7 Questions with Chris Mulhare
Name: Chris Mulhare
Current title: Senior Pastor
Current organisation: New Hope Church Toowoomba
Chris & Sue Mulhare have been the Senior Pastors of New Hope Church Toowoomba since 2001. Their focus is reaching communities with the Hope of Jesus Christ, and this is reflected in the multi-site aspect of the church.
They are passionate about empowering like-minded churches to partner together to release people and mobilise resource that will practically meet need and touch lives right across the state.
Both Chris and Sue are dynamic, down to earth communicators who will challenge you to make every day count. Chris is passionate about equipping people to be effective disciples in their everyday environments, building strong relationships and seeing the church engage the community in practical ways that meet need and demonstrate the love of Christ.
Both Chris and Sue’s experience in a wide range of ministry environments and their commitment to equipping the next generation enable them to impart on all levels of church life.
Their son Levi married the amazing Talitha and now have a beautiful granddaughter called River Rose. Chris & Sue are also so proud of their daughter Bethany & son Reuben who are fun loving and caring young adults.
1. What have you found most challenging as a church leader?
Staying fresh with Jesus and not letting my leadership drive push me toward burnout.
2. How did you become a church leader? Can you please briefly tell the story?
In short, I was asked! From the moment I received Christ in '86 I knew I wanted to make an impact for Jesus. So basically I just started saying yes to every opportunity to serve. Eventually I learned to say 'no' too - after a costly burnout!!! But I guess I learned early that leadership was serving others rather than a positional thing. Everything I've ever done I've been invited to. Firstly an internship under my Senior Pastor. Then to take my first church at Crows Nest in country Qld in 1994. Then to Pastor New Hope seven years later. Then to lead an ACC region and currently on our State Executive team. All of these things came as a bit of a surprise to me and I said no to a few of these opportunities initially until I was sure it was the Spirit's call.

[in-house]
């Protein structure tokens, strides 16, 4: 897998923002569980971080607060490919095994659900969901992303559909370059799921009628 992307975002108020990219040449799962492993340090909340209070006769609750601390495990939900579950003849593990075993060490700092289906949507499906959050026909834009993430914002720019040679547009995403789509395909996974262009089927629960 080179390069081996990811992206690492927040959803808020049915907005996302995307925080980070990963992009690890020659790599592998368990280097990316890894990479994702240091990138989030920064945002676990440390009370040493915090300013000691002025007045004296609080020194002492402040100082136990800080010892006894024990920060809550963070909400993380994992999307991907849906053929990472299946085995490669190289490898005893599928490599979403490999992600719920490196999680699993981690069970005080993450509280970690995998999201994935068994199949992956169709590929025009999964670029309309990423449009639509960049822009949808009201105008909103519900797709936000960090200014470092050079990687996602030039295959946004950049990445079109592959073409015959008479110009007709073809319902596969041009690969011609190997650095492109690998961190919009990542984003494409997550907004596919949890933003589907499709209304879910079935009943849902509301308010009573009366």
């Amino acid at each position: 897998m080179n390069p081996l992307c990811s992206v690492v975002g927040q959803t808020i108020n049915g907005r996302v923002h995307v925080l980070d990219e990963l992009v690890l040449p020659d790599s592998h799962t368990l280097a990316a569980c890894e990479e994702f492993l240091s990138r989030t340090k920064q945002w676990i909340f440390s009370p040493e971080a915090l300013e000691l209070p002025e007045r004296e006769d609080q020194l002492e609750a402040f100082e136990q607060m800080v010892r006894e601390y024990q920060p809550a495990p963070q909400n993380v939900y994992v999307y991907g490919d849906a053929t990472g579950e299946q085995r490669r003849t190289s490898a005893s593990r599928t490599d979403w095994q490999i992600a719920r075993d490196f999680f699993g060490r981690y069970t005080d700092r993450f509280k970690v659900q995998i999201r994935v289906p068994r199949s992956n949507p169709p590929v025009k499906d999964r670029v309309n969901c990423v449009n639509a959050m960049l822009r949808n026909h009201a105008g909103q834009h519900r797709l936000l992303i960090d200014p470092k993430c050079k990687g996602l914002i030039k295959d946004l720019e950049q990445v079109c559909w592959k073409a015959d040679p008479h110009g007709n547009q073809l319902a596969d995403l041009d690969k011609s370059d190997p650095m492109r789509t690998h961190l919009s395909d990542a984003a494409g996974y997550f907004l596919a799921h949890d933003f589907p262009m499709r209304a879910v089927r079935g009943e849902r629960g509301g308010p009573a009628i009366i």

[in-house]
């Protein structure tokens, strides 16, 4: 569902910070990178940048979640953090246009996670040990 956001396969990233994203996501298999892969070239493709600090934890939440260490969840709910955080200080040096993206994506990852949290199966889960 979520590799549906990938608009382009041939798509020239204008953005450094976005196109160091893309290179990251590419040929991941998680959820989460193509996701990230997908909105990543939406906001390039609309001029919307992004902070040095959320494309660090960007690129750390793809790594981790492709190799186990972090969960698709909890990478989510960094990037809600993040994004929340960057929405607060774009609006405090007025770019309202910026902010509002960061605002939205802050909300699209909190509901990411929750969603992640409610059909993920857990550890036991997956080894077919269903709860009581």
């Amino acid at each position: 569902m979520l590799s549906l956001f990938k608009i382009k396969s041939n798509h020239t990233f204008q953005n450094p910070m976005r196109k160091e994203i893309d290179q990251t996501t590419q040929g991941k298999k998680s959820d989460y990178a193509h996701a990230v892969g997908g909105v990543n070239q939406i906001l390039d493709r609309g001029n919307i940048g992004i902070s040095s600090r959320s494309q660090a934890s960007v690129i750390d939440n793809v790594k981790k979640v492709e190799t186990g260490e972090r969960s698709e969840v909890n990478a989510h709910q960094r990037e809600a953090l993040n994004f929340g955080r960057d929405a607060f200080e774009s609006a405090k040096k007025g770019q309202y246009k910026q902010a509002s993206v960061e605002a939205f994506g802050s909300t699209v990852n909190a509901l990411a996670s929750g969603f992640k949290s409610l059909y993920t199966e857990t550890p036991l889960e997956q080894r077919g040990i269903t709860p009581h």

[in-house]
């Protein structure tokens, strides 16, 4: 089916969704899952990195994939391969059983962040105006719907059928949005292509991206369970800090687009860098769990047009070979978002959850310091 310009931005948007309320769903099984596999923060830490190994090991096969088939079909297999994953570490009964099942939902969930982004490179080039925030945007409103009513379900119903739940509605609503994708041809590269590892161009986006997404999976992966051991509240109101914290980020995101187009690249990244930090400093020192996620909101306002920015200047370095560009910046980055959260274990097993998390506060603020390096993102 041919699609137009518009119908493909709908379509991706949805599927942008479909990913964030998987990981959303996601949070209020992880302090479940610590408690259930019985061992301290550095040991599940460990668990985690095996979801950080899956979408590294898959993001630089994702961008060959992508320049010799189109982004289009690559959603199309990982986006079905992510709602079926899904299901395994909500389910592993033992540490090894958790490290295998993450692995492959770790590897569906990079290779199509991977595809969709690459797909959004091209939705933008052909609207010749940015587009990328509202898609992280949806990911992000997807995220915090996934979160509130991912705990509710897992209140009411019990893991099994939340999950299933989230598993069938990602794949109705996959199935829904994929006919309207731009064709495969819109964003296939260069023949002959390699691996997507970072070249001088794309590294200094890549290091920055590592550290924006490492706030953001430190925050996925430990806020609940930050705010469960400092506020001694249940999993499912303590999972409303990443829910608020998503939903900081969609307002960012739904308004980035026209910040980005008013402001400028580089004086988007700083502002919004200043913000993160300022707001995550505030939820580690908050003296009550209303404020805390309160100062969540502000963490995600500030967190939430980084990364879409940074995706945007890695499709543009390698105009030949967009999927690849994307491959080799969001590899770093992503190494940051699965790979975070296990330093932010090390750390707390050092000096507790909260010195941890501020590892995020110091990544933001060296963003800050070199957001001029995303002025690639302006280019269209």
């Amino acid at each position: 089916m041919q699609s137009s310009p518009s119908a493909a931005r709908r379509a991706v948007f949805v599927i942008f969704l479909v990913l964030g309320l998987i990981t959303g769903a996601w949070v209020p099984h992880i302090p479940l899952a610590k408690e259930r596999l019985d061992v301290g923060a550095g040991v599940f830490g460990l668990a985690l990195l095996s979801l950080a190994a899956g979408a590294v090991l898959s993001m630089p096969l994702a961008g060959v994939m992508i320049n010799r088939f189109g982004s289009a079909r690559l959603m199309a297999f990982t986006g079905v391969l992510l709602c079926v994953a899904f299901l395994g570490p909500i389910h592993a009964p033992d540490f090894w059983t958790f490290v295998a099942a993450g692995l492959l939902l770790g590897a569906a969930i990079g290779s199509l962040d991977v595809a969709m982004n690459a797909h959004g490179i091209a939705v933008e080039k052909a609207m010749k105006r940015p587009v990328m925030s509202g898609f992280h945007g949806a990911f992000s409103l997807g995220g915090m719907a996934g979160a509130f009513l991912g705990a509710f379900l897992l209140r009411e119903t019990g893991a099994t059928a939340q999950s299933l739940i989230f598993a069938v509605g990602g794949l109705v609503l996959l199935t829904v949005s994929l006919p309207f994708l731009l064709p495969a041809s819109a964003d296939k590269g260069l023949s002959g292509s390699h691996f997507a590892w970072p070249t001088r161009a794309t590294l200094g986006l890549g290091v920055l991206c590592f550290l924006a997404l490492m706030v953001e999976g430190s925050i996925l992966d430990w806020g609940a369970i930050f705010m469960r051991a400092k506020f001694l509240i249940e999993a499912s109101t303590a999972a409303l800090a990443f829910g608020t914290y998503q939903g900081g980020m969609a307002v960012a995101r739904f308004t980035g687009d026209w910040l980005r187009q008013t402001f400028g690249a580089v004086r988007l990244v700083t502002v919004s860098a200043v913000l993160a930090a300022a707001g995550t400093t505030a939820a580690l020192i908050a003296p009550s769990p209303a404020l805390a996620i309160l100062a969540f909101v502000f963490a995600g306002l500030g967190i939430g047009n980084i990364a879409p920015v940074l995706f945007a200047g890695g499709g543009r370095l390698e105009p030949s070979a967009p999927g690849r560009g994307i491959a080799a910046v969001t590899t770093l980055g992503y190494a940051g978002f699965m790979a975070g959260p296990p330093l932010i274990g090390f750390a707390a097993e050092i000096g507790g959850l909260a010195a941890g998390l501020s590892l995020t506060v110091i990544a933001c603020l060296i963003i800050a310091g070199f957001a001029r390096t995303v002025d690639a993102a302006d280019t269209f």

3. How do you structure your work days from waking up to going to sleep?
Haha that's funny. Which season? I have so many good plans and structures - that all tend to work for a week or two at least... Honestly, on a good week I try walk 5-6kms at 6am. Worship and pray spontaneously throughout the day for my soul and body. I'm no prayer warrior - that stuff wore me out early in my ministry and then i found if I put the same effort into simple, relational discipleship I was far more fruitful - and happier. And so were my team. So my week is structured loosely to enable people catch ups. I used to try structure time to prepare messages etc, now I structure time for people and I find I have no shortage of messages. I also am a committed bible journaler! I don't know how anyone does ministry without that simple regular input. We've based our whole discipleship model on it. Throw in overseas missions trips, conferences, volunteer roles, a beautiful family, a passion to hunt wild pigs and restore Australian muscle cars and it all gets beautifully messy. All this is based on a revelation I got when I had a stress related heart attack at 52 after flogging myself for decades - you gotta live! And funnily enough my ministry seems to be the most fruitful it's ever been. God is good in the midst of an active life.
4. What's one book apart from the Bible that has had a profound impact on your leadership so far? Can you please briefly tell the story of how that book impacted your leadership?